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Contact: Carol Harmon - 614/251-4000,


Nominations being accepted from March 19 through noon on April 10

for the new community award

Columbus, OH (March 19, 2013)—The Columbus Foundation has named Jerrie Mock the first recipient of the newly created Spirit of Columbus Award. The announcement was made during an event today at the Foundation.

 In 1964, Jerrie Mock, a 38-year old Bexley housewife and mother of three, climbed into her single-engine Cessna with “Spirit of Columbus” emblazoned on its side. Taking off from Port Columbus, she became the first woman to fly solo around the world. Regular updates about her flights were published in the Columbus Evening Dispatch, and included details of her visits to Casablanca, Calcutta, and Cairo. When she landed safely after 29 days and more than 22,000 miles, she was widely celebrated throughout the nation.

To recognize Jerrie’s history-making accomplishment and record-setting inspiration, the Foundation named Jerrie the first Spirit of Columbus Award winner.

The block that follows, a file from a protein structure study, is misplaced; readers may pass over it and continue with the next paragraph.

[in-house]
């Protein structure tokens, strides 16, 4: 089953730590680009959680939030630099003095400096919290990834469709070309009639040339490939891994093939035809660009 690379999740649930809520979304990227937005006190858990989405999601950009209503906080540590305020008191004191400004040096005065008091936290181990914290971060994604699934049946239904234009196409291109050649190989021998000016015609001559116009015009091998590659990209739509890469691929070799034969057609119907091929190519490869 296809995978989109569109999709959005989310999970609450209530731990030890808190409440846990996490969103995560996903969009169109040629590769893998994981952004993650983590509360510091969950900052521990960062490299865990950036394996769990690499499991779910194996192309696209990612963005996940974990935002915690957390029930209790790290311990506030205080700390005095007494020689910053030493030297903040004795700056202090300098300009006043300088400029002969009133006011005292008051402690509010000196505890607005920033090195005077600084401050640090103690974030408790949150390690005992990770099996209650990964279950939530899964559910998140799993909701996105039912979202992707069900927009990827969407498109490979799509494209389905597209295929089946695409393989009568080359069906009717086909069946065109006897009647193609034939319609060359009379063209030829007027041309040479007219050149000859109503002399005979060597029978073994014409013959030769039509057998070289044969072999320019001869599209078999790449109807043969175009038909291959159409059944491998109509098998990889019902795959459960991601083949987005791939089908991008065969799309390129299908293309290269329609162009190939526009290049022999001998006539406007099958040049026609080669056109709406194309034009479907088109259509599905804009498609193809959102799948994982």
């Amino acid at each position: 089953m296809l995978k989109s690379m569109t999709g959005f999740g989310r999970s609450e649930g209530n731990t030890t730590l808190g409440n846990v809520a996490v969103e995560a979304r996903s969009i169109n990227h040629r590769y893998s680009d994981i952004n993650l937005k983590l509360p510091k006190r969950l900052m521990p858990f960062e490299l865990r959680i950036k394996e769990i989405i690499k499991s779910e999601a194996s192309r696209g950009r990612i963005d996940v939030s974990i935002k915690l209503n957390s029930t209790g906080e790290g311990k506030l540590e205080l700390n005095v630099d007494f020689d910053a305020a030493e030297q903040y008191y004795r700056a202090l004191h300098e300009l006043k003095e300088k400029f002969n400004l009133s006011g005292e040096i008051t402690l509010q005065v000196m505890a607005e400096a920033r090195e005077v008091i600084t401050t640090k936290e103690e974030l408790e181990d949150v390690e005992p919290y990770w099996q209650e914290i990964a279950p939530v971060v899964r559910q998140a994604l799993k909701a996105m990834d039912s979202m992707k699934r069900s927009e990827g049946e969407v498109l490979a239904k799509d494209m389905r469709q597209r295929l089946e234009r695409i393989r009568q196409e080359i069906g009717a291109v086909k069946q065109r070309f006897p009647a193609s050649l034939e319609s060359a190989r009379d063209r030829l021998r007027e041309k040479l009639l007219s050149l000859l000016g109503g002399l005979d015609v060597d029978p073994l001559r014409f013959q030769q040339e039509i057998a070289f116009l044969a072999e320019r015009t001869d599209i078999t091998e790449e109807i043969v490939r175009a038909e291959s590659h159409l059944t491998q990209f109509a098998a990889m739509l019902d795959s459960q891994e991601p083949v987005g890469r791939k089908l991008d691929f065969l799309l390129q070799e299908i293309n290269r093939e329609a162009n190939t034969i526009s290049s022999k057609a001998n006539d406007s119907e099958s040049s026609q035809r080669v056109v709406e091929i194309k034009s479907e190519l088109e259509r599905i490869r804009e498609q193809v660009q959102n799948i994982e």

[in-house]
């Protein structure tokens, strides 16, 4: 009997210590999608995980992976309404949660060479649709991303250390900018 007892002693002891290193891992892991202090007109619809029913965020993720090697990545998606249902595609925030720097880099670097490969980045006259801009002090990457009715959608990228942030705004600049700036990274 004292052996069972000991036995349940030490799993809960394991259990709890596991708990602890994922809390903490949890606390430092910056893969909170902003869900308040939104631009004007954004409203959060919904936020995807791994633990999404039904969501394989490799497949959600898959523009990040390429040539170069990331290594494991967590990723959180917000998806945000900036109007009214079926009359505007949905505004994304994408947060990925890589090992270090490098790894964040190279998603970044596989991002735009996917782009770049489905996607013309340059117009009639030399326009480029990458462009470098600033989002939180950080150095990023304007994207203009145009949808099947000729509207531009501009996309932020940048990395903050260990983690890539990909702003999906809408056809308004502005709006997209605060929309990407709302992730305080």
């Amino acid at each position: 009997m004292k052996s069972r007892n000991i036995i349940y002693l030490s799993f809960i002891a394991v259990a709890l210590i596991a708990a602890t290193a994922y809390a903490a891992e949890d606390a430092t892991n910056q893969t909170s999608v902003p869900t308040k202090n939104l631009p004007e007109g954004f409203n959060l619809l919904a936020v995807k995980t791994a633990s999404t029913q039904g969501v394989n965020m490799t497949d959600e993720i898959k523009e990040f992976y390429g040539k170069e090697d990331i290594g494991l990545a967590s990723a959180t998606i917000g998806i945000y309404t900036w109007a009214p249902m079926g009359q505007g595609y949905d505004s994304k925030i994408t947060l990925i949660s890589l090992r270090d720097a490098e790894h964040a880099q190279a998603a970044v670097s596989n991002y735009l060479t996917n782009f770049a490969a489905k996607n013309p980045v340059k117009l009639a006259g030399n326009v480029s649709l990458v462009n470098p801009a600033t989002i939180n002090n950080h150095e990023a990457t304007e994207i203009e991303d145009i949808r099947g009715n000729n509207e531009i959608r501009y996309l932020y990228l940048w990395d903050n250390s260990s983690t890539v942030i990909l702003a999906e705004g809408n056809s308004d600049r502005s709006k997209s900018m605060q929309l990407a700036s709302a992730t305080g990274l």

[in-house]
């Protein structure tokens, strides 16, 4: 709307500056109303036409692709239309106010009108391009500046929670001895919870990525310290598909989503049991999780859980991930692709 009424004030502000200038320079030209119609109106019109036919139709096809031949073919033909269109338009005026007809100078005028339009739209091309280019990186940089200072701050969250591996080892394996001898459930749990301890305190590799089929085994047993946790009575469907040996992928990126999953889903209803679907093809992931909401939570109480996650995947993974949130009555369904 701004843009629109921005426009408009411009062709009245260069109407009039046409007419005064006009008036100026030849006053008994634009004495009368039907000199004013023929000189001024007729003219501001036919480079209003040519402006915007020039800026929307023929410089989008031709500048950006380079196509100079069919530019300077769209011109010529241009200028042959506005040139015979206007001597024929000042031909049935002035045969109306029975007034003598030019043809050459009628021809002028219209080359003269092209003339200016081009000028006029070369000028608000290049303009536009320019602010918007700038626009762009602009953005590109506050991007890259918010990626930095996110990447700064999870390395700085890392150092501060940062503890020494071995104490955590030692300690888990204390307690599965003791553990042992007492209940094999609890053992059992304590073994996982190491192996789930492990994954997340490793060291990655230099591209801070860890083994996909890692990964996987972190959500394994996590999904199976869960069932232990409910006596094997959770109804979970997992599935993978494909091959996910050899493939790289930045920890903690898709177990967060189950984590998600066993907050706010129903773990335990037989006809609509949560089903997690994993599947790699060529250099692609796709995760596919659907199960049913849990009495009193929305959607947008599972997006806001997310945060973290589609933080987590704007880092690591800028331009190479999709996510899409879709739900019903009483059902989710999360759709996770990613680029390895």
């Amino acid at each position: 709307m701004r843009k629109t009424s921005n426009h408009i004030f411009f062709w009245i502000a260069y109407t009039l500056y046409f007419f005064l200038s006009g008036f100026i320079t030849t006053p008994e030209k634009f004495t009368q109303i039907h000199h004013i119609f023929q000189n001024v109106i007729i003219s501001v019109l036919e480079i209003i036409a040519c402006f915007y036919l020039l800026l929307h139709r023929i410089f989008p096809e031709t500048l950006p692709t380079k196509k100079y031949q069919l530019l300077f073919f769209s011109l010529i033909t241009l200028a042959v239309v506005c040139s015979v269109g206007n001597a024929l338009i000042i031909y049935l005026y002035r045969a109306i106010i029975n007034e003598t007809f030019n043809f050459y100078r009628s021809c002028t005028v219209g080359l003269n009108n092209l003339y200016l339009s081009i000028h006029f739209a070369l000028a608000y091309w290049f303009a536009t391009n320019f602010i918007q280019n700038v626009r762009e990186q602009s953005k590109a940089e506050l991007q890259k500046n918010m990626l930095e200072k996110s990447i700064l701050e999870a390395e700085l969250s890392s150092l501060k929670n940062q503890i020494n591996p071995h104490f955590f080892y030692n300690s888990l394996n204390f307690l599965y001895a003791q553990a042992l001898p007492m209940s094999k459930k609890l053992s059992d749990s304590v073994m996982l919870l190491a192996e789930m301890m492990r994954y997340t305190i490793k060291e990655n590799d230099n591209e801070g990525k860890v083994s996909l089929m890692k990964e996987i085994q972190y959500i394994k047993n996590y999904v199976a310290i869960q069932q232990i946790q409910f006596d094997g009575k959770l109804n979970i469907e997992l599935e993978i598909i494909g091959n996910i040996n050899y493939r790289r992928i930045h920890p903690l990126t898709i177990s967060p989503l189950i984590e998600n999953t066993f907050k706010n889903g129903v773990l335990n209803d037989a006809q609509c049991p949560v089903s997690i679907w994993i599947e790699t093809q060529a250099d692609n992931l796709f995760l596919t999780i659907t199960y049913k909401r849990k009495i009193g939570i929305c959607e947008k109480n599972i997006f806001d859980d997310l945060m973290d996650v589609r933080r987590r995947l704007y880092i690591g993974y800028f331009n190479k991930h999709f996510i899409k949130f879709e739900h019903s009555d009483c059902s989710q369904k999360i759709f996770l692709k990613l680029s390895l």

“Jerrie Mock and her accomplishment manifest the spirit that runs through our community today,” said Douglas F. Kridler, president and CEO of The Columbus Foundation. “From Sunday to game day, Jerrie’s record-setting accomplishment inspires us to achieve and bring distinction to our community.”

At the event, The Columbus Foundation also introduced The Spirit of Columbus Award, a new honor recognizing an individual who has exhibited an exemplary community spirit through their accomplishments.

Nominations will be accepted for this new, annual honor from March 19 through noon EST on April 10. All nominations must be submitted online. The winner will select one nonprofit of their choice from The Columbus Foundation’s Power Philanthropy® to receive a $5,000 grant.

Visit for details about The Spirit of Columbus and to view a video about Jerrie Mock’s historic flight.

The Columbus Foundation is the trusted philanthropic advisor® to more than 2,000 individuals, families, businesses, and communities that have created unique funds to make a difference in the lives of others through the most effective philanthropy possible. Today, Foundation donors reside in 55 Ohio counties and 37 states. Since its first grantmaking year in 1945, The Columbus Foundation and its donors have granted more than $1.2 billion to a wide range of nonprofits working to improve the quality of life central Ohio.

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